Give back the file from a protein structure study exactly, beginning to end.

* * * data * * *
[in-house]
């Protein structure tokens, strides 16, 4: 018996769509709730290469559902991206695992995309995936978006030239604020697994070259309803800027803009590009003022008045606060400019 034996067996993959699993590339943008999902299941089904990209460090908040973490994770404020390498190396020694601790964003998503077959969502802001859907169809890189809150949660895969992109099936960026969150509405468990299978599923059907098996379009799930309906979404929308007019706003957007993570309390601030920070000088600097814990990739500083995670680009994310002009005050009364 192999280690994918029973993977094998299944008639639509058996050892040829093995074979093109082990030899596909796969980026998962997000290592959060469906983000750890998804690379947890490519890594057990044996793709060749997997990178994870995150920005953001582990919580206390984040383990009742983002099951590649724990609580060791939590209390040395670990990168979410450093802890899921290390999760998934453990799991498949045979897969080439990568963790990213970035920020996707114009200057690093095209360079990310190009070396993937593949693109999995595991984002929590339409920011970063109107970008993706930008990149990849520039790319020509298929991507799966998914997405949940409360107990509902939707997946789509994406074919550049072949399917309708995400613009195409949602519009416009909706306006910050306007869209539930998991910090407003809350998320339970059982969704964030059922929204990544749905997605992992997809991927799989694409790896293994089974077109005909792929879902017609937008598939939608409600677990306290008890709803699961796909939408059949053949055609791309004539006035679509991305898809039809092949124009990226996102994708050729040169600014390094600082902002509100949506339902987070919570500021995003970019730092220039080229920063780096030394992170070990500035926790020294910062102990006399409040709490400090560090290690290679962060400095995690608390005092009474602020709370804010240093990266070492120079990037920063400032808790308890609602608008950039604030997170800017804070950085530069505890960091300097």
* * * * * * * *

[in-house]
């Protein structure tokens, strides 16, 4: 018996769509709730290469559902991206695992995309995936978006030239604020697994070259309803800027803009590009003022008045606060400019 034996067996993959699993590339943008999902299941089904990209460090908040973490994770404020390498190396020694601790964003998503077959969502802001859907169809890189809150949660895969992109099936960026969150509405468990299978599923059907098996379009799930309906979404929308007019706003957007993570309390601030920070000088600097814990990739500083995670680009994310002009005050009364 192999280690994918029973993977094998299944008639639509058996050892040829093995074979093109082990030899596909796969980026998962997000290592959060469906983000750890998804690379947890490519890594057990044996793709060749997997990178994870995150920005953001582990919580206390984040383990009742983002099951590649724990609580060791939590209390040395670990990168979410450093802890899921290390999760998934453990799991498949045979897969080439990568963790990213970035920020996707114009200057690093095209360079990310190009070396993937593949693109999995595991984002929590339409920011970063109107970008993706930008990149990849520039790319020509298929991507799966998914997405949940409360107990509902939707997946789509994406074919550049072949399917309708995400613009195409949602519009416009909706306006910050306007869209539930998991910090407003809350998320339970059982969704964030059922929204990544749905997605992992997809991927799989694409790896293994089974077109005909792929879902017609937008598939939608409600677990306290008890709803699961796909939408059949053949055609791309004539006035679509991305898809039809092949124009990226996102994708050729040169600014390094600082902002509100949506339902987070919570500021995003970019730092220039080229920063780096030394992170070990500035926790020294910062102990006399409040709490400090560090290690290679962060400095995690608390005092009474602020709370804010240093990266070492120079990037920063400032808790308890609602608008950039604030997170800017804070950085530069505890960091300097």